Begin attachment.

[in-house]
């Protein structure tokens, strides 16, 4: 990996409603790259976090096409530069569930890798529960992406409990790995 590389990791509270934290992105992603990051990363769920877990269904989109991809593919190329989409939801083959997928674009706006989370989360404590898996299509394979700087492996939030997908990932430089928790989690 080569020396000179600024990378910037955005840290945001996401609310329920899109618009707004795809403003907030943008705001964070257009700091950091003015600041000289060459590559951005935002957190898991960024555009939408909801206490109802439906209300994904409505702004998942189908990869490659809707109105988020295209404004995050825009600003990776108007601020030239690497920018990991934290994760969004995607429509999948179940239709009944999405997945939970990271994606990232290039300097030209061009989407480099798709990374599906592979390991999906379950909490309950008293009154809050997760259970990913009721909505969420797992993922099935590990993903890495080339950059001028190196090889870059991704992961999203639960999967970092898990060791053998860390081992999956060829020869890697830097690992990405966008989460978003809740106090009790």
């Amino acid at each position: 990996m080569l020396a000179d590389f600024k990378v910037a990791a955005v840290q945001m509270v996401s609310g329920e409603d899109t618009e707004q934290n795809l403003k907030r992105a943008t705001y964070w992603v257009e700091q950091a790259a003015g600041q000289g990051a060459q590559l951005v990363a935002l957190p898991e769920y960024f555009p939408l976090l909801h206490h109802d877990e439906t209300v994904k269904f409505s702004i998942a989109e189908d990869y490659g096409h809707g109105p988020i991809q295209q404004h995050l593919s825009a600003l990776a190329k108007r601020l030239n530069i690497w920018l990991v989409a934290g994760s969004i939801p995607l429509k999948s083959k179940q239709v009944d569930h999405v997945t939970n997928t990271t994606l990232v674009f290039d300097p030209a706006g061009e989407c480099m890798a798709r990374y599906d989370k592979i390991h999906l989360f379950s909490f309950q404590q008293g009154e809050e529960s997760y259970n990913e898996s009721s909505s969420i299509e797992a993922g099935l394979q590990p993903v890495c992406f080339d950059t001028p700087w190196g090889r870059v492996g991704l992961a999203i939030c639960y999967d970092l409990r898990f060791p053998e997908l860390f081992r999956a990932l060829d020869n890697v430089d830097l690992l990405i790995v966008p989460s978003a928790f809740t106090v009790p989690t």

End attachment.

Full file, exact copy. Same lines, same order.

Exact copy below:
[in-house]
């Protein structure tokens, strides 16, 4: 990996409603790259976090096409530069569930890798529960992406409990790995 590389990791509270934290992105992603990051990363769920877990269904989109991809593919190329989409939801083959997928674009706006989370989360404590898996299509394979700087492996939030997908990932430089928790989690 080569020396000179600024990378910037955005840290945001996401609310329920899109618009707004795809403003907030943008705001964070257009700091950091003015600041000289060459590559951005935002957190898991960024555009939408909801206490109802439906209300994904409505702004998942189908990869490659809707109105988020295209404004995050825009600003990776108007601020030239690497920018990991934290994760969004995607429509999948179940239709009944999405997945939970990271994606990232290039300097030209061009989407480099798709990374599906592979390991999906379950909490309950008293009154809050997760259970990913009721909505969420797992993922099935590990993903890495080339950059001028190196090889870059991704992961999203639960999967970092898990060791053998860390081992999956060829020869890697830097690992990405966008989460978003809740106090009790």
């Amino acid at each position: 990996m080569l020396a000179d590389f600024k990378v910037a990791a955005v840290q945001m509270v996401s609310g329920e409603d899109t618009e707004q934290n795809l403003k907030r992105a943008t705001y964070w992603v257009e700091q950091a790259a003015g600041q000289g990051a060459q590559l951005v990363a935002l957190p898991e769920y960024f555009p939408l976090l909801h206490h109802d877990e439906t209300v994904k269904f409505s702004i998942a989109e189908d990869y490659g096409h809707g109105p988020i991809q295209q404004h995050l593919s825009a600003l990776a190329k108007r601020l030239n530069i690497w920018l990991v989409a934290g994760s969004i939801p995607l429509k999948s083959k179940q239709v009944d569930h999405v997945t939970n997928t990271t994606l990232v674009f290039d300097p030209a706006g061009e989407c480099m890798a798709r990374y599906d989370k592979i390991h999906l989360f379950s909490f309950q404590q008293g009154e809050e529960s997760y259970n990913e898996s009721s909505s969420i299509e797992a993922g099935l394979q590990p993903v890495c992406f080339d950059t001028p700087w190196g090889r870059v492996g991704l992961a999203i939030c639960y999967d970092l409990r898990f060791p053998e997908l860390f081992r999956a990932l060829d020869n890697v430089d830097l690992l990405i790995v966008p989460s978003a928790f809740t106090v009790p989690t």